Looking back, it was kind of fun to see that truthiness was alive and well in 2014.  The information on her site was not scientifically sound, it still scientifically isn't.  Kids Right to Know is targeting kids and young adults with false information. I take that very seriously. As a university educator, I get to clean up that mess, and it is unfair to poison young minds with fake science.

It is particularly egregious because Rachel's family runs health food franchises around Canada, a relatively large company called Nutrition House.  The bad scientific information is actually not just lying about science, but it is a marketing campaign, a way to scare customers into purchasing from the family empire and related businesses.  

She considered my video "almost degrading", but apparently not degrading, because absolutely no degrading took place. I was pretty damn nice in recognizing her strengths and talents. But that message was twisted in Vuchnich's article, which makes sense, as I emphasized critical thinking and the importance of young women to be involved in STEM disciplines. That is quite offensive to those that fail to embrace science. 

And of course, with regard to experts like me, if you're Rachel, "... their opinion doesn't matter."  

9. More Distortion of a Non Event. 

I remember this morning.  It was a Sunday and I was at my home computer working.  I took a break and was perusing the web, and I discovered the website Kids (sic) Right to Know. I was deeply disturbed by what I found.  The information was wrong, and it targeted children and young adults. 

Just off the cuff I fired off an email to the folks that ran the GMO Answers website.  I told them that if they were to assemble a website to counter this blather, to provide real scientific information to that age group, I would help.  I deeply care about youth science education.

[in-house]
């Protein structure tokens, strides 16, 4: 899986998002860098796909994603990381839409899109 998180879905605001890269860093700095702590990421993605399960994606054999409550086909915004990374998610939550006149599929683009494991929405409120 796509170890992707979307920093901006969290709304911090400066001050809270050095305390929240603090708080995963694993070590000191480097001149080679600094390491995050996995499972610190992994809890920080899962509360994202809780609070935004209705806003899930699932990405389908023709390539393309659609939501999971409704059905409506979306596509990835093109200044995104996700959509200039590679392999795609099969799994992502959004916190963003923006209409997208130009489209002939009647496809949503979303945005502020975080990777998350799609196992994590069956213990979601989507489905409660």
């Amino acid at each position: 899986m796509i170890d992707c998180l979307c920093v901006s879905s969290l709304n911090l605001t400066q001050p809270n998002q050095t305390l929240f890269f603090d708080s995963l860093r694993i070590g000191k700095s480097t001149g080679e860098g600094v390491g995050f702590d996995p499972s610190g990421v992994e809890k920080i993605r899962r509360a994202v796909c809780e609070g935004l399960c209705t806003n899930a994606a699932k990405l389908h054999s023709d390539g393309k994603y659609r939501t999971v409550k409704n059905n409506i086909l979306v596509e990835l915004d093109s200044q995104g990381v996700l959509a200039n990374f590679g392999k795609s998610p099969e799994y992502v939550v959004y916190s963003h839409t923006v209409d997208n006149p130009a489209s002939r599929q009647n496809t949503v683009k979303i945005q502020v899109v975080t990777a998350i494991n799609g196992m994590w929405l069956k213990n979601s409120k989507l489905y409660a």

This was not a nefarious cabal as portrayed. 

10. Extrapolation from Private Meaningless Private Correspondence.

After floating that original idea in the email, I quickly forgot about the whole thing. It was never mentioned again.  I guess I put it on their radar and was happy to help if it was of interest, but obviously it wasn't so nothing ever happened. 

Frankly, I forgot all about it.  I never even thought about it again until it surfaced in Vuchnic's hit piece a couple of years later. 

And Parent's family purchased the domain name last time I checked. As of today it seems to be available, and I have no interest in it. 

Rachel's family actually owned/owns the domain. 

11. I Have a Duty to Correct Disinformation.   

False claims that misinform children are extremely disturbing.  It is my job, it is all of the educated world's job, to correct that kind of disinformation. Parent should not be disappointed that a professor did that, she should be disappointed if he/she didn't. The false information on the website should be discredited as appropriate. The bogus claims have not aged well.